Question: What is best way to invest $200K?
– asked by Oscar Anand
My 401(k), life insurance is already covered. I would like it to be $1 million in 5 years.I will add $5K per month addition for next 5 years.Also I would like to retire in 10 years with $80K income from this. What are investment options to grow this amount without too much personal time?
Investing is a long-term proposition. The magic of compounding doesn’t really kick in until after 10, 20, 30 years or more. Trying to turn your $200K initial investment along with an additional $60K a year into $1 million in five years is likely unrealistic. That initial investment of $200,000 along with the $5,000 monthly investment that you expected to make would necessitate a compounded annual growth rate of 18.6%.
If you were to invest in the stock market, here’s a table with expected returns over time based upon various potential annual rates of return.
After ten years, with just a 4% return, you can have that million dollars that you are seeking, but expecting it after just five years is unrealistic.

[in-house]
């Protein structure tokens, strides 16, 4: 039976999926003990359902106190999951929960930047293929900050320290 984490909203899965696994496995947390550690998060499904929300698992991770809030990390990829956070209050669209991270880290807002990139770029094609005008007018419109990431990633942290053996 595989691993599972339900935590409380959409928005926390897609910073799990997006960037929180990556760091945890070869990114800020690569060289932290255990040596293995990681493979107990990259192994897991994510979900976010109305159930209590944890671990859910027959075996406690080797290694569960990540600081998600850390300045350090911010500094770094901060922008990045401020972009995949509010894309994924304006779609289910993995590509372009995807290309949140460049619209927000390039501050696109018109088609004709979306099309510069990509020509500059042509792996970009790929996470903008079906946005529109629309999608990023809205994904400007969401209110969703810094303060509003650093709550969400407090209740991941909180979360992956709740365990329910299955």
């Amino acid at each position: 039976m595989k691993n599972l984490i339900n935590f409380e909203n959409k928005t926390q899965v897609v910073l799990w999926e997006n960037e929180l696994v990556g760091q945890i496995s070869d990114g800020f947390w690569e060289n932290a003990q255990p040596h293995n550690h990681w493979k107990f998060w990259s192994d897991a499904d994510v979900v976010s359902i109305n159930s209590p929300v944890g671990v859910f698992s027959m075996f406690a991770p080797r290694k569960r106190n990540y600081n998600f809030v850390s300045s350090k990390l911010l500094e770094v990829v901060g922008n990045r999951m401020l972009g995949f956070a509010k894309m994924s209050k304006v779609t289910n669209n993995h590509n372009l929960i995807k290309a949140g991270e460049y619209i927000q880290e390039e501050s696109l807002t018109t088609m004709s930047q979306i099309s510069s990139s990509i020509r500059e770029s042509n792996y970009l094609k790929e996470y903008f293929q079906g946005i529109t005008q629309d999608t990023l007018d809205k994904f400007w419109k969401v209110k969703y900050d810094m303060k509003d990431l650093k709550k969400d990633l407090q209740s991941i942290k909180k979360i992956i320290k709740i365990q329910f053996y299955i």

An investment in the S&P 500 index fund has returned 9.70% annually over the past 50 years. That said, that’s a long term return. There are years when you might lose money. Remember back in 2008 when the S&P lost 37% of its value. It has long since made up that decline and then some, but expecting to receive that annualized 9.7% from the S&P 500 over a short five year time-frame too is unrealistic.
If long-term bonds were paying 4%, you could get there in ten years, but today, the 30-year US Treasury is only paying about 3%. Perhaps with interest rates expected to rise, you might see 4% in the somewhat near future. But the 10-year is only paying 2.3% right now. That likely won’t come close to 4% anytime soon.
Sorry, I can’t offer you a reasonable path to your goal. I believe your expectations need to be tempered.
After receiving this comment: “Thank you. This is very insightful. I am moving my goal to 7 years.”
You are welcome. After 7 years, assuming the S&P 500 returns 9.7%, you would have $1 million. As I mentioned before, that 9.7% historic annualized return (which includes dividends) is based on long term performance. Anticipating such a return in any short term period is gambling. You may accomplish your goals, you may not. Remember, just nine years ago, the market lost 37% of its value.
originally posted at Quora